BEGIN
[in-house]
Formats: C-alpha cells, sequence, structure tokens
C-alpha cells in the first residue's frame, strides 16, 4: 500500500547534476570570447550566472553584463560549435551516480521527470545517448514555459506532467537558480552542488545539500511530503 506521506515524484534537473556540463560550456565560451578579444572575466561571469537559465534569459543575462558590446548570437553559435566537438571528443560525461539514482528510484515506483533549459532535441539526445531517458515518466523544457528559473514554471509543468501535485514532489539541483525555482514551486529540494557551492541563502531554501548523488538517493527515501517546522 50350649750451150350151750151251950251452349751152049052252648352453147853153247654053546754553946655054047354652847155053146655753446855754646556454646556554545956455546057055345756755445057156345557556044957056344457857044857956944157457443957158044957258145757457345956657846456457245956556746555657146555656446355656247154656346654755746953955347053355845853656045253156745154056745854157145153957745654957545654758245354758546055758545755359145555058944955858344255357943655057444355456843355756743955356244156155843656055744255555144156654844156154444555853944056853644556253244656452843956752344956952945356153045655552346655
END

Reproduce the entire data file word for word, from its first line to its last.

[in-house]
Formats: C-alpha cells, sequence, structure tokens
C-alpha cells in the first residue's frame, strides 16, 4: 500500500547534476570570447550566472553584463560549435551516480521527470545517448514555459506532467537558480552542488545539500511530503 506521506515524484534537473556540463560550456565560451578579444572575466561571469537559465534569459543575462558590446548570437553559435566537438571528443560525461539514482528510484515506483533549459532535441539526445531517458515518466523544457528559473514554471509543468501535485514532489539541483525555482514551486529540494557551492541563502531554501548523488538517493527515501517546522 50350649750451150350151750151251950251452349751152049052252648352453147853153247654053546754553946655054047354652847155053146655753446855754646556454646556554545956455546057055345756755445057156345557556044957056344457857044857956944157457443957158044957258145757457345956657846456457245956556746555657146555656446355656247154656346654755746953955347053355845853656045253156745154056745854157145153957745654957545654758245354758546055758545755359145555058944955858344255357943655057444355456843355756743955356244156155843656055744255555144156654844156154444555853944056853644556253244656452843956752344956952945356153045655552346655